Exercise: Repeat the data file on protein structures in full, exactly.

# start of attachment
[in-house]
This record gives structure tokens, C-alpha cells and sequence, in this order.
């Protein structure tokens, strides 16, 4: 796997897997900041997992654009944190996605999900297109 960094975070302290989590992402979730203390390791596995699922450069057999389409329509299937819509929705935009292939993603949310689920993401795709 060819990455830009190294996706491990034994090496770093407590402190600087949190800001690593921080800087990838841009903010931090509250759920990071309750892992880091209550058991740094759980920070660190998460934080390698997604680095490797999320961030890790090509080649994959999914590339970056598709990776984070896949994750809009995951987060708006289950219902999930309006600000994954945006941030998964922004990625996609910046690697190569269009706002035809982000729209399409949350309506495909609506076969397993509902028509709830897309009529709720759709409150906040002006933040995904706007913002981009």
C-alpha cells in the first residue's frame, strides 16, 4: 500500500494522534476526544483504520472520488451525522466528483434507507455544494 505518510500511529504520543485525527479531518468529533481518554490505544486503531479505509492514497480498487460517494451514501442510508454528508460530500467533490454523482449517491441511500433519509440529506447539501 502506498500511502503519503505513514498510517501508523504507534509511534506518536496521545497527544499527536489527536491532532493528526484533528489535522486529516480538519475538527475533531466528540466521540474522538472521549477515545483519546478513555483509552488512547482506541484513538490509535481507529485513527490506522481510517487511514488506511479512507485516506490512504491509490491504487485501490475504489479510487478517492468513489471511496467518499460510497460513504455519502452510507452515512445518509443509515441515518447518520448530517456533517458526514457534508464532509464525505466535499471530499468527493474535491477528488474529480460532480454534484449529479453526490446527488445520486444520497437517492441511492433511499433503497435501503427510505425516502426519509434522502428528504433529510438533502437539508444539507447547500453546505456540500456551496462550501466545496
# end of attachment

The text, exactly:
[in-house]
This record gives structure tokens, C-alpha cells and sequence, in this order.
């Protein structure tokens, strides 16, 4: 796997897997900041997992654009944190996605999900297109 960094975070302290989590992402979730203390390791596995699922450069057999389409329509299937819509929705935009292939993603949310689920993401795709 060819990455830009190294996706491990034994090496770093407590402190600087949190800001690593921080800087990838841009903010931090509250759920990071309750892992880091209550058991740094759980920070660190998460934080390698997604680095490797999320961030890790090509080649994959999914590339970056598709990776984070896949994750809009995951987060708006289950219902999930309006600000994954945006941030998964922004990625996609910046690697190569269009706002035809982000729209399409949350309506495909609506076969397993509902028509709830897309009529709720759709409150906040002006933040995904706007913002981009």
C-alpha cells in the first residue's frame, strides 16, 4: 500500500494522534476526544483504520472520488451525522466528483434507507455544494 505518510500511529504520543485525527479531518468529533481518554490505544486503531479505509492514497480498487460517494451514501442510508454528508460530500467533490454523482449517491441511500433519509440529506447539501 502506498500511502503519503505513514498510517501508523504507534509511534506518536496521545497527544499527536489527536491532532493528526484533528489535522486529516480538519475538527475533531466528540466521540474522538472521549477515545483519546478513555483509552488512547482506541484513538490509535481507529485513527490506522481510517487511514488506511479512507485516506490512504491509490491504487485501490475504489479510487478517492468513489471511496467518499460510497460513504455519502452510507452515512445518509443509515441515518447518520448530517456533517458526514457534508464532509464525505466535499471530499468527493474535491477528488474529480460532480454534484449529479453526490446527488445520486444520497437517492441511492433511499433503497435501503427510505425516502426519509434522502428528504433529510438533502437539508444539507447547500453546505456540500456551496462550501466545496